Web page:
Burmese Reflections

1-Pixel Camera

I didn’t know what was ok to bring with me to Myanmar. When the rules are nowhere they are everywhere. “No professional cameras”, someone said. Surely 0.000 001 megapixels is unprofessional enough? So I built my own 1-pixel camera and danced confidently through the customs. I stared into 264 tea cups from south to north, from Yangon to Myitkyina, where my pocket accidentally deleted the camera.

This is how I, Erik, introduced the project, written on a small note lying on the floor among 264 postcard-sized prints of enlarged, colourful pixels ranging from pitch black, to numerous shades of milky brown and pale green, punctuated by the occasional hibiscus red or sky blue.

Swedish media rarely mentions Burma. In the autumn of 2007 this changed abruptly as the demonstrations, which fit perfectly with the media logics, was front-page news for several days and TV aired shaky clips of saffron-coloured processions filmed with mobile phone cameras from pavements or hotel rooftops. Reportedly, military intelligence raided hotels and seized mobile phones and digital camera memory cards from both foreigners and locals.

By the time I was ready to leave for Burma in mid-November the media was again quiet. Sporadic and sometimes contradictory rumours on web forums couldn’t confidently answer my questions. Can I bring my laptop or will the customs confiscate it? How about my camera and sound recorder?

This is when I had the idea of using a very small camera. Not small in size, but in information capacity; a camera that captures such a minimal amount of data that it cannot be considered a threat. Since no such camera was readily available (camera manufacturers are busy racing towards more megapixels) I made a program for my mobile phone that captures only the centre pixel of the camera viewfinder and saves it to a file in the phone’s memory.

Looking back, I realise I was both preparing alibis for (and perhaps wanting to provoke) a discussion with the authorities objecting to me photographing something unsuitable:

military man:  You can’t take photos of this!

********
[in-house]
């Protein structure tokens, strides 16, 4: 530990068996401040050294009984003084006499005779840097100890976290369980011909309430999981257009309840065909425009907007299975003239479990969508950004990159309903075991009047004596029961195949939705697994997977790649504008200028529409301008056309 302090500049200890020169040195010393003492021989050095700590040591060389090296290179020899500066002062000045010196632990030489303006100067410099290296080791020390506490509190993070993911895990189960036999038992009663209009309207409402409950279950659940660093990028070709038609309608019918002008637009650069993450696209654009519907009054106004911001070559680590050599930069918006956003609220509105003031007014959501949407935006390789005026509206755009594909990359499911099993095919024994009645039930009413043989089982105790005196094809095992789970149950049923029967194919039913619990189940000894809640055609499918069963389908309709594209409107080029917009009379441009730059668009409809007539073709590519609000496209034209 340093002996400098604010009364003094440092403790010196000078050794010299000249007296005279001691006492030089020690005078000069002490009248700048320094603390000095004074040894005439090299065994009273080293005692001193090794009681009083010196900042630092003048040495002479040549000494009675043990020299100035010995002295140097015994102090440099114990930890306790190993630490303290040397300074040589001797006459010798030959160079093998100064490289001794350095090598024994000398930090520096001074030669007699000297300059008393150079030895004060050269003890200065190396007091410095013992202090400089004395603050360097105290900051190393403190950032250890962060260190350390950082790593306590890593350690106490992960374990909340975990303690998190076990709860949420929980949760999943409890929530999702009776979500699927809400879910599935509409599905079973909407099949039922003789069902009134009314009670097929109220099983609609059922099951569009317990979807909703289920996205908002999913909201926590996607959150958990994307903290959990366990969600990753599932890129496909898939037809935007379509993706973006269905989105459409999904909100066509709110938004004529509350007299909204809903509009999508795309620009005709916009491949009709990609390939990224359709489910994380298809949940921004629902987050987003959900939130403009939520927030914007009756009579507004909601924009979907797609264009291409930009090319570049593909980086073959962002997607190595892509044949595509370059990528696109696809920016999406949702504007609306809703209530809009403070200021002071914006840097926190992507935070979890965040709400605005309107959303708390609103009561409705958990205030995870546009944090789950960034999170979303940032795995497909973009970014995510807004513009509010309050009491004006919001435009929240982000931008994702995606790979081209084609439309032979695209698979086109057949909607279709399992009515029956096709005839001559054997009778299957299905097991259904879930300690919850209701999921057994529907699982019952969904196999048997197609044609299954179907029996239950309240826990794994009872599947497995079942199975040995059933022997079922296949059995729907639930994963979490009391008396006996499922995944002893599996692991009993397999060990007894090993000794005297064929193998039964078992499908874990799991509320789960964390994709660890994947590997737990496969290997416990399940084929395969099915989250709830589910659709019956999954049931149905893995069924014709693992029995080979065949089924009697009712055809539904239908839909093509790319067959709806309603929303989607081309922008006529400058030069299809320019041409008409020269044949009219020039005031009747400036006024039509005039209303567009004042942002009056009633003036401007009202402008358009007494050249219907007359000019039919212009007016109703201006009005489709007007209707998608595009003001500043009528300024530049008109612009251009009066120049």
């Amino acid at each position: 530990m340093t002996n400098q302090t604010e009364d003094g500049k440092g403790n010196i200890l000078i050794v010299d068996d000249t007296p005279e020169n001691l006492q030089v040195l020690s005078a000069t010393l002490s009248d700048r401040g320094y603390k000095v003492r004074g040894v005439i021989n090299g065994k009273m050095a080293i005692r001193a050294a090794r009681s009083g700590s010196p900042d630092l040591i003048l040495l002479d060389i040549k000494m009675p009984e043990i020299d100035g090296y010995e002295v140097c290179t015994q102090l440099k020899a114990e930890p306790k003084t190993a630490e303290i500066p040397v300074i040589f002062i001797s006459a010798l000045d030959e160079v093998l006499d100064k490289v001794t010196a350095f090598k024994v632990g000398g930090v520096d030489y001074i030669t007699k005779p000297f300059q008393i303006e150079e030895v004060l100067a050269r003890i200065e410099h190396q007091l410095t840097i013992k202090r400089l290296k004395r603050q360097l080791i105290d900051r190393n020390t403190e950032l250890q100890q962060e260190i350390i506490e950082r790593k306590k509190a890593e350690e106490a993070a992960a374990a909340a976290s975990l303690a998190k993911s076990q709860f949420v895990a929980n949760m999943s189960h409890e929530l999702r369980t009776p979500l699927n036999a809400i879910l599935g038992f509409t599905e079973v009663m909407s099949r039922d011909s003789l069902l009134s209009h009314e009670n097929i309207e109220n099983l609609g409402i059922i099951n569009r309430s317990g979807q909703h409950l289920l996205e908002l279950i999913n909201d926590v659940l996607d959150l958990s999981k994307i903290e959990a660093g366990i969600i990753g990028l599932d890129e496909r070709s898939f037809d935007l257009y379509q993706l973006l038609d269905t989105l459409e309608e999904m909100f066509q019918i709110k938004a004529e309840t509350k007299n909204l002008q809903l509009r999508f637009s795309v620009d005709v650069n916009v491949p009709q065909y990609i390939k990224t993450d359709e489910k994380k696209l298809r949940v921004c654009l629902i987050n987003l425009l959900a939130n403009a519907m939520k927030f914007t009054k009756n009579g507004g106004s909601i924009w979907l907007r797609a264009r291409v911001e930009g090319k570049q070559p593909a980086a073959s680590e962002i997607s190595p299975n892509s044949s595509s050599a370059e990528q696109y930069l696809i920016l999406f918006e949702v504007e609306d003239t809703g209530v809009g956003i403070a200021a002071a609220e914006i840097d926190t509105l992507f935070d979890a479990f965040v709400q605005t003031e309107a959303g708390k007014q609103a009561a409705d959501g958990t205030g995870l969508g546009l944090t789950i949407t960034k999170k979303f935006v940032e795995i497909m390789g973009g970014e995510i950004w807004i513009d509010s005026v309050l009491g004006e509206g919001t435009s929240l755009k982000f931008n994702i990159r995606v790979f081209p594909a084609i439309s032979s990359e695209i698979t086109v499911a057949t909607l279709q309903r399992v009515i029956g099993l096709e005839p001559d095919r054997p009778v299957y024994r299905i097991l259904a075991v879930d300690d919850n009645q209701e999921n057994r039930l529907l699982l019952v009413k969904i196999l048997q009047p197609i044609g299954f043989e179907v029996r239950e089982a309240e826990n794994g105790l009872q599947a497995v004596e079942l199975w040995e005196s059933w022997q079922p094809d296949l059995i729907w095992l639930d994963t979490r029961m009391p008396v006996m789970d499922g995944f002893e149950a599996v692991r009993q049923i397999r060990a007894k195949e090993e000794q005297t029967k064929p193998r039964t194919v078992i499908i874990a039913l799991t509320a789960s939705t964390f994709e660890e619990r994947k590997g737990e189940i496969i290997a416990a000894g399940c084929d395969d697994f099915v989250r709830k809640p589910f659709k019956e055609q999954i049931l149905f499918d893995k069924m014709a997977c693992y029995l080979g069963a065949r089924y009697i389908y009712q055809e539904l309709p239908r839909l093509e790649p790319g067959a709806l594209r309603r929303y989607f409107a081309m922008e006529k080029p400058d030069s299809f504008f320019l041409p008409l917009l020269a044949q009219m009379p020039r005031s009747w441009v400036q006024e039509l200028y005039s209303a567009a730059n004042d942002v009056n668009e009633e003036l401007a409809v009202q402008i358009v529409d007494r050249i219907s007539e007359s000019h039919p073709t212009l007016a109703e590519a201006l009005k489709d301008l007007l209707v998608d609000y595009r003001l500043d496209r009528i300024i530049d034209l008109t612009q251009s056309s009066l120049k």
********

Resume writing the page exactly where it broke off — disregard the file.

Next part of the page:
erik: Oh but I’m only using this 1-Pixel Camera. Look here (showing him the phone screen). All the photos are only small dots with one colour.
military man: Haha, I understand. No problem, carry on then.

This reasoning is not merely naive but also based on reason; that you are innocent until proven otherwise. In Burmese reality, if something is suspicious or just a little bit strange it is simply removed. Only later would I come to understand that similarly absurd dialogues (though usually with a not so happy endings) actually do occur when the censorship board comes to inspect the artworks at the gallery as described in the Timestamps section.

After exhibiting the printed pixel-postcards a Burmese friend wanted to write an article about the project, but said that the description I provided was not possible to publish due to the current political situation. For the first time in my career I was asked to present an alternative, politically correct, project description. (It’s actually amazing that he asked this as being the most natural question in the world. But of course, it was what needed  to be done.)

So here goes: The 1-Pixel Camera is about making your own tools when you can’t find the ones you need. It is about memory, and how small fragments,  a smell or a movement, can trigger vivid memories. It is about our urge to capture and store increasingly detailed data of our lives. For what and for whom? When will we actually browse through our gigabytes of films and photos? Some will remember a situation through the act of taking a photo, not by going back to the actual photo. Pressing the camera button and hearing the click of the shutter becomes a ritual that emphasises that this is a moment to remember. Perhaps the next step, then, will be a 0-Pixel Camera, a placebo device where the act, the ritual, is all that is left.

This is also a celebration of Burmese teashop culture. You never have to walk far to find a set of small plastic furniture on the pavement and hot, free, Chinese green tea waiting for you in a thermos. This is where you meet up with your friends, talk and gossip about the latest news. The 264 photos are fragments of such tea-shop conversations. The files are named to indicate the date, time and colour of the pixel. For example, when creating the file 20080105_155415_ff9c4929.png I was probably enjoying a lapeiye (strong tea sweetened with condensed milk) with Åsa in the afternoon Myitkyina sun on the first day of the Manau festival, where all the Kachin tribes gather to ‘dance their culture’, eat, gamble and celebrate their unity. Tiny reflections of Burma.